Hello fellow hobbyists and miniature aficionados!
Dr. D here with another painting article on how to paint yet ANOTHER of the best colors not actually found on the color wheel, Warm Black. In my previous article, we talked briefly about the different kinds of black that exist when it comes to painting. We briefly went over the cool color spectrum and how you can apply it to black color painting. This gives us a perfect opportunity to go over how to do a warmer black. Using different kinds of black is a simple and easy way to introduce different textures to your model. This helps make the model more interesting to look at, and prevents it from being the generic flat black that you see on tabletop quality painting jobs. I am here to make your models at least tabletop quality plus, and make sure you are the envy of your LFGS.
For all of your benefits, I even went as far as to throw in an example of something that you FOR SURE do not want to do. My goal here is to make sure the mistakes I made a million times don’t become anyone else’s’ mistakes.
The most important aspect of painting a warm black is making sure you use the right color for highlighting. “Science” tells us that the sun is the primary source of light for the planet we live on during the day. This matters to us because it actually tints everything we see with a yellow patina. Why is this important? Because sunlight is not pure white, and is exactly why a black highlighted with pure white doesn’t look right to your brain. So, you may have a similar thought that you should highlight with a yellow. The bad new is that is also wrong, but that is more of a paint problem and less of a problem with your eyes. You never want to actually highlight a black with a straight yellow. This is the perfect way to turn your black turn into a sickly green, and unless that is the effect you are going for, is going to look very strange to the human eye.
“But Dr. D, what is the solution,” says the voice deeply placed in the back of my brain-pan? I will tell you disembodied voice and reader; it’s bone colors. This goes into the saturation discussion that I touched on briefly in the cool black article. The saturation discussion clearly needs an entire article on its own due to its importance, but for now, just give me the benefit of the doubt. All you have to do currently is trust in the fact that a bone color is going to be the better saturation choice to your black if you want to produce a more realistic looking warm black.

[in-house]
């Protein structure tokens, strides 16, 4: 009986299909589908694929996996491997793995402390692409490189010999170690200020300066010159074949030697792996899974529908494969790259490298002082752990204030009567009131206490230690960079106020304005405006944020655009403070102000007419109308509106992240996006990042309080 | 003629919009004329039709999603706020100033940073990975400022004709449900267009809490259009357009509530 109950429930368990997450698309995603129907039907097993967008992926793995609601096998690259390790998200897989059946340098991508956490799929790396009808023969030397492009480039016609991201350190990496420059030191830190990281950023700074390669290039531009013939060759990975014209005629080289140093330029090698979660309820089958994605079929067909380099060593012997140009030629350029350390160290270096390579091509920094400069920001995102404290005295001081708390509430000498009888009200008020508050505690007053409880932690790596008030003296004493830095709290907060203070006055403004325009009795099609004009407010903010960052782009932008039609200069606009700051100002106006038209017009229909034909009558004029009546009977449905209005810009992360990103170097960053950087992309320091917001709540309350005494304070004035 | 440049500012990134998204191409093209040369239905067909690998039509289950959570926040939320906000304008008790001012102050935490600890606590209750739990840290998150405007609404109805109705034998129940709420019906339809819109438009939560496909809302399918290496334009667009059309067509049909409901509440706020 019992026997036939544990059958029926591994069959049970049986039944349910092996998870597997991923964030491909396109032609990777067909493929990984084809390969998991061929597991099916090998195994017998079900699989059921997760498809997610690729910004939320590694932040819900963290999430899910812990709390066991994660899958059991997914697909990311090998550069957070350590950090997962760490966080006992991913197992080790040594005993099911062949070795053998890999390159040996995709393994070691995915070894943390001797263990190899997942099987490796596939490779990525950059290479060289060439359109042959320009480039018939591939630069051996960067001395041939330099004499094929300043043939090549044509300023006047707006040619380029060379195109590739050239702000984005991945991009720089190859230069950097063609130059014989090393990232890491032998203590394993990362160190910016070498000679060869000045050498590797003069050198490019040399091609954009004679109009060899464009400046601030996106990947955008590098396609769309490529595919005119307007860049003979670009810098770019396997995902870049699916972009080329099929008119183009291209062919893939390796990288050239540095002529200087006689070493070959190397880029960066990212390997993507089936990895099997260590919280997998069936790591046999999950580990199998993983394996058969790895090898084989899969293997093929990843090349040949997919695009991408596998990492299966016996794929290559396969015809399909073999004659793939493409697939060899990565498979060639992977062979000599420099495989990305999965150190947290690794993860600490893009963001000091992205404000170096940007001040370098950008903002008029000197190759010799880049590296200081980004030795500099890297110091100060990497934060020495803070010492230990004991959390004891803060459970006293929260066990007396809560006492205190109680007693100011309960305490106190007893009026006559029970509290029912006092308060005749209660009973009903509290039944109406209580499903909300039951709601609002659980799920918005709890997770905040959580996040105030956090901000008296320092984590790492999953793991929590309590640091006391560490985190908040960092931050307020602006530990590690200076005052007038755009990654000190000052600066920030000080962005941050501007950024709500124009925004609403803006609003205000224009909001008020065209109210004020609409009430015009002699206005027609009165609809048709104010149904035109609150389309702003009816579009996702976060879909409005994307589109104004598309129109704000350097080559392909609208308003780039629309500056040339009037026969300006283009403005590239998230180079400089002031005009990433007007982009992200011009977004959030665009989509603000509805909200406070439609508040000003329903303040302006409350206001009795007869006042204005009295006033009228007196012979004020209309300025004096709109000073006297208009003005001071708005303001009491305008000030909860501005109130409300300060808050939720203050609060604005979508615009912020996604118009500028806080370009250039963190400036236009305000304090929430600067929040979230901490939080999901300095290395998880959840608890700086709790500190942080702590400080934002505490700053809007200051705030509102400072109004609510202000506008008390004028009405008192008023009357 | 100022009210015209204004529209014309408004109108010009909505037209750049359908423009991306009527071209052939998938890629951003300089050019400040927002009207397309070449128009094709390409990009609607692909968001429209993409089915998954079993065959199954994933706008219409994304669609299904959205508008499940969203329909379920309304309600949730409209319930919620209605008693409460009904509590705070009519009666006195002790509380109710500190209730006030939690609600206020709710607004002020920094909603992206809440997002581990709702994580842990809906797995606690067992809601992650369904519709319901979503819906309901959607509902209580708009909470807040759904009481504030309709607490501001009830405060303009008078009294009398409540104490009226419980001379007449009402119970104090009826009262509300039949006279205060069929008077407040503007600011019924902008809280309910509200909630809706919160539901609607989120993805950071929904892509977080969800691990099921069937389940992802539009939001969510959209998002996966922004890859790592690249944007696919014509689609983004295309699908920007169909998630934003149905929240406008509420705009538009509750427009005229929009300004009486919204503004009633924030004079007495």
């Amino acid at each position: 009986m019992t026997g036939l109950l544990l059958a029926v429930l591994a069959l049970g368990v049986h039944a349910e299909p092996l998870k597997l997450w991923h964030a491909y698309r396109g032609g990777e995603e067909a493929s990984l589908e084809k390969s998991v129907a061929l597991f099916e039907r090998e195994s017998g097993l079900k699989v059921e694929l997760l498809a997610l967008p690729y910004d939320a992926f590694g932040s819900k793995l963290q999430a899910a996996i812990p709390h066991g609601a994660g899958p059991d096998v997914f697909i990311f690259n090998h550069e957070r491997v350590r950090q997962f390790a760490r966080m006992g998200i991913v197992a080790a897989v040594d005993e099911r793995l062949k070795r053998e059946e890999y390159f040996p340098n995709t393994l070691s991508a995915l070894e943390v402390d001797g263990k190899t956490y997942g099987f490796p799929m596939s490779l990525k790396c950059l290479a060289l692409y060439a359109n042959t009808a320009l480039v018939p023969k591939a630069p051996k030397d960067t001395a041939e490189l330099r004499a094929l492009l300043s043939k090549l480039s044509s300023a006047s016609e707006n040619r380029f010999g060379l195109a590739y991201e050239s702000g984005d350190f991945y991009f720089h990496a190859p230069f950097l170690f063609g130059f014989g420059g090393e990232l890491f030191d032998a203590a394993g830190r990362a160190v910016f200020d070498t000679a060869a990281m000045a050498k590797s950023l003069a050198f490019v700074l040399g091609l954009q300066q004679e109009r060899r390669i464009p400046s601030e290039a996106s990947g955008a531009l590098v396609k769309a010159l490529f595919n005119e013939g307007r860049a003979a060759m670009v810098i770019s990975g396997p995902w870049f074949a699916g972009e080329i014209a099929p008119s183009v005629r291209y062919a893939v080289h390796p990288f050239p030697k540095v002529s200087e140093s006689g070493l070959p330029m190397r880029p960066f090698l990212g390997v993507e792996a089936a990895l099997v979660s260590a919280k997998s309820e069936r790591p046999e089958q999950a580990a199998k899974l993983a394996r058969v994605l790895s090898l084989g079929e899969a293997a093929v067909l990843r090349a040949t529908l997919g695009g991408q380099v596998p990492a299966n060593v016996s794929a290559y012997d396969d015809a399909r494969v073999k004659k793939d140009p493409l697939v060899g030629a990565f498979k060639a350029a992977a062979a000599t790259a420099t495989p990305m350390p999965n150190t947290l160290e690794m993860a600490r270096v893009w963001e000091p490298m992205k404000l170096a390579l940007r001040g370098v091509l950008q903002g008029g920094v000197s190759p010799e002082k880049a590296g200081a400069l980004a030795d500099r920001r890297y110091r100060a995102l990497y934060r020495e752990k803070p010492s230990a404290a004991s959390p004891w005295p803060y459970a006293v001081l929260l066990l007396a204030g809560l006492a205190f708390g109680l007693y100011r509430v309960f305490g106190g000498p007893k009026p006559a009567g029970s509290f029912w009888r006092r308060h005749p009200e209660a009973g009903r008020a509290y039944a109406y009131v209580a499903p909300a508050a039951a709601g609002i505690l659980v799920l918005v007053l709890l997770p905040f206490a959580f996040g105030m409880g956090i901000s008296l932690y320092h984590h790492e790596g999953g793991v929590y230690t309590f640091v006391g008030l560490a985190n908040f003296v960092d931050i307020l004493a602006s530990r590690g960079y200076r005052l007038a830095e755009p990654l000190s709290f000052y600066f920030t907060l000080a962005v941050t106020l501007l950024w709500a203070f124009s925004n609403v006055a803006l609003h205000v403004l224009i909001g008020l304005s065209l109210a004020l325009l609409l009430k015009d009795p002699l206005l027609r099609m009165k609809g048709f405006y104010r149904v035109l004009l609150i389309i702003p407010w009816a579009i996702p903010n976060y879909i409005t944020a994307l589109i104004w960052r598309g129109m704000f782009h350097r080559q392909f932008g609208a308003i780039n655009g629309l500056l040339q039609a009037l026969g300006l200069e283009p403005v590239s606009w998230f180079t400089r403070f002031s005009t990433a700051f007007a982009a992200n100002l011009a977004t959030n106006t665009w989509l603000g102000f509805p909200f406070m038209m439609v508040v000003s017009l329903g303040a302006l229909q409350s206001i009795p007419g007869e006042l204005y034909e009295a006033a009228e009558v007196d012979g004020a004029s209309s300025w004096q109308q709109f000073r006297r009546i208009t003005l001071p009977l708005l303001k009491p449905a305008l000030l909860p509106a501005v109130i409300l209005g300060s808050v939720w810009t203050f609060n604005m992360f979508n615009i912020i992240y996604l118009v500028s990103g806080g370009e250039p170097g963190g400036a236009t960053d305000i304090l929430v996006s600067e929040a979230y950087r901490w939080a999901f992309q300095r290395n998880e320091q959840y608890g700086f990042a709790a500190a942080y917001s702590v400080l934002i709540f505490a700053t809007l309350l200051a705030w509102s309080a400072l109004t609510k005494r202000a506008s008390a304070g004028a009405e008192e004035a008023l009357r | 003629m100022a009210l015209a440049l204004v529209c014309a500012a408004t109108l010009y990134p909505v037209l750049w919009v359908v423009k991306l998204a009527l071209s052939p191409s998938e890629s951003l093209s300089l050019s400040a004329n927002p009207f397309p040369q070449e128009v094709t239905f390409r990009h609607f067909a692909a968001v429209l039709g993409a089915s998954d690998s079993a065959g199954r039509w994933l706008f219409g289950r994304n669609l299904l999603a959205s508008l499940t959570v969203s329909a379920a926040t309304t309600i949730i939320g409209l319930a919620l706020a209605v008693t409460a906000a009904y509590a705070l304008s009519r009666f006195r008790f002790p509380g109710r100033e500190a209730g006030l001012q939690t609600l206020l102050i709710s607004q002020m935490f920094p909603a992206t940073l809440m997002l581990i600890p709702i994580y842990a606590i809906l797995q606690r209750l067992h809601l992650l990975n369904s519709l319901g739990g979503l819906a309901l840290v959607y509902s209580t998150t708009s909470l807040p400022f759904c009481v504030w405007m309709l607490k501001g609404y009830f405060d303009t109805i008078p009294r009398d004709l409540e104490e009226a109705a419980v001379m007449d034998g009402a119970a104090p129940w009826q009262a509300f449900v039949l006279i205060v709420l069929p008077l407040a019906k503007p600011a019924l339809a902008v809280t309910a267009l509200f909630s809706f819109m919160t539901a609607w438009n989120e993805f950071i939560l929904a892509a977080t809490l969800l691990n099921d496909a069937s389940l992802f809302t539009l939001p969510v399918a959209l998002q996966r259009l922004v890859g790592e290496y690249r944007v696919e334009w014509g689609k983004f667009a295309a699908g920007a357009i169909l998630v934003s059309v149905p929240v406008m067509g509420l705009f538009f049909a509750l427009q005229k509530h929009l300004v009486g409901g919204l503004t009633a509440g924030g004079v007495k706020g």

So without further ado, here is my painting list
Citadel Bleached Bone (I guess they don’t make this paint anymore? I am not sure what the best 1:1 would be in Citadel Colors, but you should be able to get away with any kind of bright bone color)
Monument Hobbies Titanium White (Depends on how contrast hungry you are.)
Monument Hobbies Transparent Black
Now, lets start slapping warm black onto a model.
So as always, you need a model to paint if you want to do a model painting guide. Thankfully, Corvus Glaive from MCP is here to help me out once again. When I started this model I knew that it was going to be very important to make sure the blacks were different textures to create some contrast. This will stop the human eye from just seeing a flat black blob on the table, and force the eye to stare at it longer attempting to discern all the delicious details. We finished the the cool black color in the previous article. Which means that the color transitions for the warm black is going to be easy to see once the highlights are introduced to the model.
I went over the black areas of the cloak and armor plates again with coal black to make sure we had a good basecoat and tidy up any colors that spilled over. Coal Black continues to be one of my favorite base colors for black since it allows you to pick where the darker parts of the model are going to sit. Thankfully, I have found it works great for cool and warm blacks even though it already has a little bit of blue in the paint mixture.